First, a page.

The Biden Administration announced in April that millions of student borrowers in default or delinquency will be allowed to reenter repayment with good standing.

Payment required

$761.7B

in 2020

$16.5B

Q1 2020

Q1 2022

Payment not required

Over 25 million people had federal student loans in forbearance in Q1 of 2022, compared to just 2.8 million in 2020.

$151.3B

$1.0T

paused in 2022

$110.7B

The Biden Administration announced in April that millions of student borrowers in default or delinquency will be allowed to reenter repayment with good standing.

$102.5B

Payment required

$761.7B

in 2020

$16.5B

Sources: Department of Education, Enterprise Data Warehouse

Currently, there’s about $1.76 trillion in outstanding student loan debt in the US, which is equivalent to about 7.2% of the US gross domestic product. The total has more than tripled since the Great Recession.

About $1.6 trillion of that—loans owed to the federal government, as opposed to private loans—went into forbearance at the beginning of the pandemic.

75% of Federal Loan Borrowers Owe Less Than $40,000

And make up only 30% of the total outstanding federal loan portfolio

$5–10

<$5K

$10–20

$20–40

$100–200

$40–60

$60–80

$80–100

$200K+ loan amount

Total owed by loan size

$1.6T

Number of borrowers

45.7M

7.8M

7.4

9.2

9.7

4.3

2.6

1.4

2.4

0.9

34.1M borrowers

$5–10

$200K+ loan amount

<$5K

$10–20

$20–40

$40–60

$60–80

$80–100

$100–200

Total owed by loan size

$1.6T

No. of borrowers 45.7M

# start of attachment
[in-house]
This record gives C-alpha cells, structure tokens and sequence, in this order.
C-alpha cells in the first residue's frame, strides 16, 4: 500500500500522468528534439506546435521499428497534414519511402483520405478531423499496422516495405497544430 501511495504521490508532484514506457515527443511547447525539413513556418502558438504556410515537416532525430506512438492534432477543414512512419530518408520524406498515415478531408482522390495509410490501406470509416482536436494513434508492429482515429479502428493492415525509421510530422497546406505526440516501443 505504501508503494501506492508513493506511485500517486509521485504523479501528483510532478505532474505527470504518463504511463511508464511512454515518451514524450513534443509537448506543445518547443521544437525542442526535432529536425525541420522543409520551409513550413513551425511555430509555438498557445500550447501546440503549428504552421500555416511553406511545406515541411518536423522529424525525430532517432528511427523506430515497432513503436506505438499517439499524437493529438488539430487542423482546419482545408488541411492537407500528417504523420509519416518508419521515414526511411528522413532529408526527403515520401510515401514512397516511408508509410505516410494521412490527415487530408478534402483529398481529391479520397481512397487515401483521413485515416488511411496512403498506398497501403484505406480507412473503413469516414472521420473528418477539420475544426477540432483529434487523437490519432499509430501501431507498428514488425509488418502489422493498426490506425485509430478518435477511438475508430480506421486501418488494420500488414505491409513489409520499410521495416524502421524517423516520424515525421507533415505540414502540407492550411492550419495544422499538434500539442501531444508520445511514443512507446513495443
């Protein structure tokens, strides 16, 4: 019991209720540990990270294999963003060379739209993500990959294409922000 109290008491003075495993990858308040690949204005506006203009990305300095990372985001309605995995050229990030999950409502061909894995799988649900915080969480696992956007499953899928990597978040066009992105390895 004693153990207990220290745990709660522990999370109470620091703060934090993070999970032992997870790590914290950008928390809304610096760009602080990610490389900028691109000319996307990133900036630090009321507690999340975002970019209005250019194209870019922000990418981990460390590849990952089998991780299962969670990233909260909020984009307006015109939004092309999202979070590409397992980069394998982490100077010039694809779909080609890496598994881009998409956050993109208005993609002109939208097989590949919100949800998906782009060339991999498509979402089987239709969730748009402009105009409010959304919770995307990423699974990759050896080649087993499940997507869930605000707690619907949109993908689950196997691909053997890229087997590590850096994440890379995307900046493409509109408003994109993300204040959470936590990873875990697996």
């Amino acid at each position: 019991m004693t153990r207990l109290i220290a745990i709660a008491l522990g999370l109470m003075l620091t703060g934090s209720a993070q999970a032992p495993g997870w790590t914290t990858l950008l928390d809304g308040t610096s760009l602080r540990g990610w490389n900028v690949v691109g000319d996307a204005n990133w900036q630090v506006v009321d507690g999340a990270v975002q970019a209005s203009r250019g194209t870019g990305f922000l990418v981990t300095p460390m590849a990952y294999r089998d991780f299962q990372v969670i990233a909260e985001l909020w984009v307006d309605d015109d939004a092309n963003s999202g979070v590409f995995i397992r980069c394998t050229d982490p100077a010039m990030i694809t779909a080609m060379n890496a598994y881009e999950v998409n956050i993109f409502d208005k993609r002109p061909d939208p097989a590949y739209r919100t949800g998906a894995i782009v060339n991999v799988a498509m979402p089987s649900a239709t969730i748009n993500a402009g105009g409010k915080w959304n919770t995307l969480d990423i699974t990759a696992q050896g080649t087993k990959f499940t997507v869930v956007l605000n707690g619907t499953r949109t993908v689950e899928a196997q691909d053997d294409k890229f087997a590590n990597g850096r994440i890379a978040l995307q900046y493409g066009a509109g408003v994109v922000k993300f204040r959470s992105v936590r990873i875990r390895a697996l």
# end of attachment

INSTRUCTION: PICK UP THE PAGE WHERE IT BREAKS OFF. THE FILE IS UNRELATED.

7.8M

7.4

9.2

9.7

4.3

2.6

1.4

2.4

34.1M borrowers

Total owed by loan size

$1.6T

No. of borrowers 45.7M

<$5K

$5–10

7.8M

$10–20

$20–40

7.4

$40–60

34.1M borrowers

9.2

$60–80

$80–100

9.7

$100-200

4.3

2.6

1.4

$200K+ loan

2.4

Note: Due to rounding and timing differences, the total figures differ slightly from other totals also reported by the Department of Education
Sources: Department of Education, Enterprise Data Warehouse

A forgiveness program would be designed to help lower- and middle- income people, with potential income caps for qualification, the administration has said. People making $125,000 a year would likely be ineligible for the program.

A majority of borrowers have less than $40,000 in loans outstanding, and the average amount of debt for federal student loans is $37,113. Adding in private loans, that figure is about $40,904. Forgiving $10,000 per borrower would clear loans for 15 million and would cost up to $380 billion.

Forgiving $10K for All Would Cost $380B

Total federal student loans and cost of forgiveness